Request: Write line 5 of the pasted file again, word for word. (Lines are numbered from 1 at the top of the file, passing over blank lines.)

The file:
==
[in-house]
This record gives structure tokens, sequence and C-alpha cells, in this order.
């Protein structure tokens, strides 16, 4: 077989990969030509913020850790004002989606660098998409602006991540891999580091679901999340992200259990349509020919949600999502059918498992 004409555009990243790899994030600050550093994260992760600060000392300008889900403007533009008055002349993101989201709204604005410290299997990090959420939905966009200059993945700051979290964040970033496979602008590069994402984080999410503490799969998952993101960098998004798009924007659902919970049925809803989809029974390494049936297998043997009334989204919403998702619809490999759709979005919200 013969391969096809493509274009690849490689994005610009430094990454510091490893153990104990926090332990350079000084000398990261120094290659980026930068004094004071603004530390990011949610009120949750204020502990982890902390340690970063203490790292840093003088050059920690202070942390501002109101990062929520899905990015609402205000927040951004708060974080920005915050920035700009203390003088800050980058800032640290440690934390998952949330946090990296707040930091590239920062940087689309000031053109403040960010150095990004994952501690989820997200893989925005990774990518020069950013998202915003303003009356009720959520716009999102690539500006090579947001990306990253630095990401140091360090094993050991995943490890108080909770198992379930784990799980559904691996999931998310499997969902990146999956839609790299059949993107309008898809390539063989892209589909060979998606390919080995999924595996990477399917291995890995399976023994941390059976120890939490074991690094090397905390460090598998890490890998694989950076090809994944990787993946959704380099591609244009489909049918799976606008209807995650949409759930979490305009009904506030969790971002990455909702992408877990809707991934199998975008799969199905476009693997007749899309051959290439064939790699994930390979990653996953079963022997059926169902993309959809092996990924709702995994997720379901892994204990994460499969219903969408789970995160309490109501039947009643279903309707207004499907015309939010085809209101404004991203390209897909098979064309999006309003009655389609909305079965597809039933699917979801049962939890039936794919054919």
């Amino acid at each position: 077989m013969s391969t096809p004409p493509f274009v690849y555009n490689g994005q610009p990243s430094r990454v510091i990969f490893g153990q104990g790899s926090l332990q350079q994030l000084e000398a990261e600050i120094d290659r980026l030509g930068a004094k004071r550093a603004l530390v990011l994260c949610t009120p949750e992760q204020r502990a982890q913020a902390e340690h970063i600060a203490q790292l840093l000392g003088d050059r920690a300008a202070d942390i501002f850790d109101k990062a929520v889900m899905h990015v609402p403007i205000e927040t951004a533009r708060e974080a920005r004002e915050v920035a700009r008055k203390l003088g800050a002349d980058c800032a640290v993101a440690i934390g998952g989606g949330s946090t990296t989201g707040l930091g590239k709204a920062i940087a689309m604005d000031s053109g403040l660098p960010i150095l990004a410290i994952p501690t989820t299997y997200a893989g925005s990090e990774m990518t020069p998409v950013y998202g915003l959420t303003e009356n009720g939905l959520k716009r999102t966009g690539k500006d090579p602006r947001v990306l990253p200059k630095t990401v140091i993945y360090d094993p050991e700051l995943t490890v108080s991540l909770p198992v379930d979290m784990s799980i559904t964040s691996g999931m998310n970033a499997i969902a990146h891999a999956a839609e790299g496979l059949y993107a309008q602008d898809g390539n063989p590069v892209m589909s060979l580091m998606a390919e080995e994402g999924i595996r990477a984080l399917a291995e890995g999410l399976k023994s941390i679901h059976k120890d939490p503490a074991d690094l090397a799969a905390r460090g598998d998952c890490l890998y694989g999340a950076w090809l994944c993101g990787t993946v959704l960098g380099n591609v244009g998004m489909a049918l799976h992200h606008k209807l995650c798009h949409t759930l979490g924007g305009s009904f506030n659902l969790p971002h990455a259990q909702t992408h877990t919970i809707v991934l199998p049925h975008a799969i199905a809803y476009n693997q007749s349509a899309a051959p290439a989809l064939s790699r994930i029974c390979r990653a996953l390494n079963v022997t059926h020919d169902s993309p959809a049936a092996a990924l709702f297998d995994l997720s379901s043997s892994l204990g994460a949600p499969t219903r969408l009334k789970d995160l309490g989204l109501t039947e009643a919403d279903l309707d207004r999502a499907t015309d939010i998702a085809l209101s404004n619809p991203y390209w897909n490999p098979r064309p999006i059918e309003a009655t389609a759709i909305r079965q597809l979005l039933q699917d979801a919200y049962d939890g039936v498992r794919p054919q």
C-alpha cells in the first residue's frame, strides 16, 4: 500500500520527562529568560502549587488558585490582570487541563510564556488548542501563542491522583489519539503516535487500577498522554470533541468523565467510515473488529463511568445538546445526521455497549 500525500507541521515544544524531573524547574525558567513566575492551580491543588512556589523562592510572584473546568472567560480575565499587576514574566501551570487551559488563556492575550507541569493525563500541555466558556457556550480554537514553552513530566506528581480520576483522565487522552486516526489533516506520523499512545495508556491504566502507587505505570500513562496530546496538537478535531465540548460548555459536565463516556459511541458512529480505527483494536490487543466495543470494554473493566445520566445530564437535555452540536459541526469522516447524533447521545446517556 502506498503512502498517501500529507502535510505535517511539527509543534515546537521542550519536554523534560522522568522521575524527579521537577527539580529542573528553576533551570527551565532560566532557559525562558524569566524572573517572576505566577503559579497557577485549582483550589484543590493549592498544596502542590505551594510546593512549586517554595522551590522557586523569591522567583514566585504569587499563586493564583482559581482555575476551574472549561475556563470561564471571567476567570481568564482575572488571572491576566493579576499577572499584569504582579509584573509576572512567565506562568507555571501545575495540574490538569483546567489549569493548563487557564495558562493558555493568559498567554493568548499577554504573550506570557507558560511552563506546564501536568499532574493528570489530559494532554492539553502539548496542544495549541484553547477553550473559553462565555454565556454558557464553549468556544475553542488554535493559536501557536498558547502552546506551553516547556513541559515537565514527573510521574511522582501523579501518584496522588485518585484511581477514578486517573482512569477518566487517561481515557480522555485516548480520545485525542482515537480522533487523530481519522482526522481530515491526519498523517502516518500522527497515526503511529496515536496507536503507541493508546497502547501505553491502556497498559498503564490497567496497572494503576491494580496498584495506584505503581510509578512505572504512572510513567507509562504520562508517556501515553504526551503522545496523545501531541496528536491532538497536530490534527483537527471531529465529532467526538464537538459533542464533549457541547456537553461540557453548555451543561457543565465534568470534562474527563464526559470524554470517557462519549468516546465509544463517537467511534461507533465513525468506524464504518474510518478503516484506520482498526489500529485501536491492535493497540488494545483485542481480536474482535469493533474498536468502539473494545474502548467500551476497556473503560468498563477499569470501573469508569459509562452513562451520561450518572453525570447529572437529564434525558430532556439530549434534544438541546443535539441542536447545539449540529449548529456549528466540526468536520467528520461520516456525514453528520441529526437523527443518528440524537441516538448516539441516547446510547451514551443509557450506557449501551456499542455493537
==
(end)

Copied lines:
C-alpha cells in the first residue's frame, strides 16, 4: 500500500520527562529568560502549587488558585490582570487541563510564556488548542501563542491522583489519539503516535487500577498522554470533541468523565467510515473488529463511568445538546445526521455497549 500525500507541521515544544524531573524547574525558567513566575492551580491543588512556589523562592510572584473546568472567560480575565499587576514574566501551570487551559488563556492575550507541569493525563500541555466558556457556550480554537514553552513530566506528581480520576483522565487522552486516526489533516506520523499512545495508556491504566502507587505505570500513562496530546496538537478535531465540548460548555459536565463516556459511541458512529480505527483494536490487543466495543470494554473493566445520566445530564437535555452540536459541526469522516447524533447521545446517556 502506498503512502498517501500529507502535510505535517511539527509543534515546537521542550519536554523534560522522568522521575524527579521537577527539580529542573528553576533551570527551565532560566532557559525562558524569566524572573517572576505566577503559579497557577485549582483550589484543590493549592498544596502542590505551594510546593512549586517554595522551590522557586523569591522567583514566585504569587499563586493564583482559581482555575476551574472549561475556563470561564471571567476567570481568564482575572488571572491576566493579576499577572499584569504582579509584573509576572512567565506562568507555571501545575495540574490538569483546567489549569493548563487557564495558562493558555493568559498567554493568548499577554504573550506570557507558560511552563506546564501536568499532574493528570489530559494532554492539553502539548496542544495549541484553547477553550473559553462565555454565556454558557464553549468556544475553542488554535493559536501557536498558547502552546506551553516547556513541559515537565514527573510521574511522582501523579501518584496522588485518585484511581477514578486517573482512569477518566487517561481515557480522555485516548480520545485525542482515537480522533487523530481519522482526522481530515491526519498523517502516518500522527497515526503511529496515536496507536503507541493508546497502547501505553491502556497498559498503564490497567496497572494503576491494580496498584495506584505503581510509578512505572504512572510513567507509562504520562508517556501515553504526551503522545496523545501531541496528536491532538497536530490534527483537527471531529465529532467526538464537538459533542464533549457541547456537553461540557453548555451543561457543565465534568470534562474527563464526559470524554470517557462519549468516546465509544463517537467511534461507533465513525468506524464504518474510518478503516484506520482498526489500529485501536491492535493497540488494545483485542481480536474482535469493533474498536468502539473494545474502548467500551476497556473503560468498563477499569470501573469508569459509562452513562451520561450518572453525570447529572437529564434525558430532556439530549434534544438541546443535539441542536447545539449540529449548529456549528466540526468536520467528520461520516456525514453528520441529526437523527443518528440524537441516538448516539441516547446510547451514551443509557450506557449501551456499542455493537